TD Bank has calculated that revenues would be about $1.8 billion lower than projected this fiscal year, which ends March 31. That may lead to a modest short-term hit on Ottawa’s bottom line.

Flaherty may also build in a bigger margin for risk on his deficit projections given that he has described the global economic outlook as uncertain and risky.

That could delay — on paper at least — the government’s timeline for eliminating the deficit.

In the budget, Flaherty had pencilled a $21.1-billion shortfall this fiscal year, followed by deficits of $10.2 billion and $1.3 billion in the subsequent two years. The 2015-16 fiscal year would see a surplus for the first time in almost a decade.

Flaherty has said he still expects to meet his target for balancing the budget in the medium term, but hasn’t been specific about whether that would occur in the 2015-16 budget.

Today’s economic update will be released at noon Eastern Time in Ottawa and in Fredericton, where Flaherty will be speaking to the local chamber of commerce.

 

 

Organizations: TD Bank

Geographic location: OTTAWA, Canada, Fredericton

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Recent comments

  • Seriously speaking
    November 13, 2012 - 14:13

    has Finance Minister Jim Flaherty ever been right? what happens if parliament is Prorougued until 2015/16? what a mess we are into and we keep digging deeper with this harper govt. oh i forgot,,, its the liberals fault..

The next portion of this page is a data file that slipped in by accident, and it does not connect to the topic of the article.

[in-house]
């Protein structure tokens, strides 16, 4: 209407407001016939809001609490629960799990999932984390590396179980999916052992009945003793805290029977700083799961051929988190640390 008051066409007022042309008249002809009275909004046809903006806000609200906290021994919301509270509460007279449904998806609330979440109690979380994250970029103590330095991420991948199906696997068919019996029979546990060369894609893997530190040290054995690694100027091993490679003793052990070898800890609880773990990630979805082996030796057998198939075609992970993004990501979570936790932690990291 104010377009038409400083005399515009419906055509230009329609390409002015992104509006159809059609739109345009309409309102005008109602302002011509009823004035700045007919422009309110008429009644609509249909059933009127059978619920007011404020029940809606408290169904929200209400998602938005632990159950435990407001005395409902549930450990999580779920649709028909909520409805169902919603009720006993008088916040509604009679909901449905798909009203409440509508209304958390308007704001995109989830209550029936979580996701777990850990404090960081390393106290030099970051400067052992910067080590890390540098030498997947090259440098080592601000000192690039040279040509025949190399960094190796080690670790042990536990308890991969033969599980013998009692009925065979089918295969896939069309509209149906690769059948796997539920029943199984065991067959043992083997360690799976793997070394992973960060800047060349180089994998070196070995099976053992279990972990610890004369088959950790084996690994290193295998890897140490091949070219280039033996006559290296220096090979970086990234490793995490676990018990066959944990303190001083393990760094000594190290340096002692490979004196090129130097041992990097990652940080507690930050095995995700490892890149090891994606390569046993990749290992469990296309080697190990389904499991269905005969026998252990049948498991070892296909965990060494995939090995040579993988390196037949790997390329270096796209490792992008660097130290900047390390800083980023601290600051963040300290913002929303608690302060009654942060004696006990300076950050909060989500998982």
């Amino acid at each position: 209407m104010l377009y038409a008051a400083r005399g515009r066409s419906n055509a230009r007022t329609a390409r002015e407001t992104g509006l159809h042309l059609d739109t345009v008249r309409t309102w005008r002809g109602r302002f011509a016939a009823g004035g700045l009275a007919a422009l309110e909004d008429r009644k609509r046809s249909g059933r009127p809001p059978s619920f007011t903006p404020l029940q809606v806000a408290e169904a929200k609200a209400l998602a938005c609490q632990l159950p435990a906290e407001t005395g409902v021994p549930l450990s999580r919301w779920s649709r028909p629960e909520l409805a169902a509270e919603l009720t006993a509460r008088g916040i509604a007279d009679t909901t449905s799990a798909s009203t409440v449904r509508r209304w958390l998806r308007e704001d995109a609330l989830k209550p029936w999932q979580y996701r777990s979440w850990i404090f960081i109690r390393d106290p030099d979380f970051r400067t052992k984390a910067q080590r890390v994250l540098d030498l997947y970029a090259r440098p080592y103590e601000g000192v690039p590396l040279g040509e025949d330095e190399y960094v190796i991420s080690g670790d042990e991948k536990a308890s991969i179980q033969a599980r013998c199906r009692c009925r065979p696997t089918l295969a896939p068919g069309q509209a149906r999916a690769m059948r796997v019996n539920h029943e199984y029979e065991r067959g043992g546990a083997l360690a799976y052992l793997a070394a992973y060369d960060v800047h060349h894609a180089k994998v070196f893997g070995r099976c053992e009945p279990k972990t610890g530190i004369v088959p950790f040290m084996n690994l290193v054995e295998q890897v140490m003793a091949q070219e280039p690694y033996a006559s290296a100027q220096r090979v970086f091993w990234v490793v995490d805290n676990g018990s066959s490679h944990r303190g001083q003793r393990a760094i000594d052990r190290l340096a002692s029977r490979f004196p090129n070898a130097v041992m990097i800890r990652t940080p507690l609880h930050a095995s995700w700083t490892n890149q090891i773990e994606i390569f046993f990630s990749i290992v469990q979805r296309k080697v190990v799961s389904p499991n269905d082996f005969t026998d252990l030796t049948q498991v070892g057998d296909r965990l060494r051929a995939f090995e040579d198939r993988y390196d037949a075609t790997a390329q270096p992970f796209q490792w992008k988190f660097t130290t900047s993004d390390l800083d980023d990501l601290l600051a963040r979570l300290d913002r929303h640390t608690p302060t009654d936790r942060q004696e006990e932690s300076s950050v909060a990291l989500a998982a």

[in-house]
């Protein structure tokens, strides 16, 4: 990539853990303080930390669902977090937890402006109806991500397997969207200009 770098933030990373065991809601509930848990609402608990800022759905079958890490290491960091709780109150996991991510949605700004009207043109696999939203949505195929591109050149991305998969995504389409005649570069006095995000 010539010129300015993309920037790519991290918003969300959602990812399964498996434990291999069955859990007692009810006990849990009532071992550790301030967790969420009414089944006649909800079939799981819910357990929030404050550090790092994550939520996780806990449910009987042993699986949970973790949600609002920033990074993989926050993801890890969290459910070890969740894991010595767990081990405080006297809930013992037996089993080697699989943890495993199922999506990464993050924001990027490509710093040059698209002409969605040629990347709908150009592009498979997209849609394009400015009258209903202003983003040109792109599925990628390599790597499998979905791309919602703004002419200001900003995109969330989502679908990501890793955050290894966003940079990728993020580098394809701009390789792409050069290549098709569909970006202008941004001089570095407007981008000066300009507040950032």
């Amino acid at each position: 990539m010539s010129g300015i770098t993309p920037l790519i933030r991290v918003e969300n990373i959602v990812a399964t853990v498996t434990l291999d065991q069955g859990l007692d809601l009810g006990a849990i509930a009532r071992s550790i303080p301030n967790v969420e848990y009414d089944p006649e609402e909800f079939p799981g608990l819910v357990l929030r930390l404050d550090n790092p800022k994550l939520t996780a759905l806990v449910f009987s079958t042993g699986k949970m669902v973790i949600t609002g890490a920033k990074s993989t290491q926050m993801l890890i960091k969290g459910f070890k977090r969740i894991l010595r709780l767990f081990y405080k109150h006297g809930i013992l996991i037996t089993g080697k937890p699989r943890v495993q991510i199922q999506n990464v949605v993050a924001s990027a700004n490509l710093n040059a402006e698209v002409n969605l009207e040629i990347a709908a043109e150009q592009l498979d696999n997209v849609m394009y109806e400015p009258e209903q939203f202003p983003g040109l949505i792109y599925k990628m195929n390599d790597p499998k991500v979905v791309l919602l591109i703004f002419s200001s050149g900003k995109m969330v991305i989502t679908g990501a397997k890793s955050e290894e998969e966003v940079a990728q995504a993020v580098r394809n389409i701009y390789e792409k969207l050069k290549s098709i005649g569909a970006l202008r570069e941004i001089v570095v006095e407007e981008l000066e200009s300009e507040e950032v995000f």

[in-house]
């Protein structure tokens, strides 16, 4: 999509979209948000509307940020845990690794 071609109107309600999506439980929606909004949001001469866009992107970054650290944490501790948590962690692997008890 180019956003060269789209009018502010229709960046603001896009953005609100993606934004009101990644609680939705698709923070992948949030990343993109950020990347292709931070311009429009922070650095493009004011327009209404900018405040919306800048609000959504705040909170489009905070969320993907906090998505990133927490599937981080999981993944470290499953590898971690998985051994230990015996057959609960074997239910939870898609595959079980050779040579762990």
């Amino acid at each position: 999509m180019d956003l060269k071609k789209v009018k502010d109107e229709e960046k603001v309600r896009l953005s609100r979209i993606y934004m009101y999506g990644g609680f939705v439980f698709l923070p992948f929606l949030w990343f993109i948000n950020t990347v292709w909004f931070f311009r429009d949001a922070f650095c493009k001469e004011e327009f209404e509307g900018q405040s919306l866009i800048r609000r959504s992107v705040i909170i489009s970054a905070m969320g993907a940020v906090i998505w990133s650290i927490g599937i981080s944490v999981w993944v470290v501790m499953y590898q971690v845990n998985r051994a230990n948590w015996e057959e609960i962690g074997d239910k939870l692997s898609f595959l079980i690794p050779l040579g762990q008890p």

• Jack
    November 13, 2012 - 13:02

    Due to the significantly higher deficit than expected, time for Jim Flaherty to be fired as Finance Minister for Gross Incompetence. Also time for the Harper Government to cut back on the tax cuts to large companies. Besides, these tax cuts are not doing what its intended to do, create jobs.

    • a business man
      November 14, 2012 - 06:05

      These tax cuts are not creating jobs because the corporate taxes are still too high. There are other countries and States that offer lower tax rates, which makes it more attractive to create jobs there. Canada's tax rate needs to be lowered so that businesses can make more money. For example, I am moving a very very profitable call center operation to the USA on Jan 1. I am moving to a state where I will pay a lower tax rate, a lower wage, and I will not have to pay for things I don't care about like employee EI or employee CPP. Furthermore, I am getting a "job creation grant" which is essentially a big cheque as a "thank you" for moving jobs to that specific state. IN five years, I will be free to move again, and I will move the country or State that will enable me to make more money. It can be in Canada, Asia or the USA. it does not matter to me where the company is and who works there. That said, if Canada wants to create jobs, then the government must offer large companies and small companies a way to make more money, or the jobs will go elsewhere. Simply put, tax cuts are not enough.

  • Scott Free
    November 13, 2012 - 11:31

    "Take it or leave it! and, if you question it, Prorougie Steve will close Parliament!" period.

  • Seriously speaking
    November 13, 2012 - 10:09

    Canadians can expect more clarity on the country’s economic affairs today as Finance Minister Jim Flaherty issues a mid-term fiscal report card.?? this comment must be some kind of joke.. please tell me how anyone can believe "anything" that Jim Flaherty says.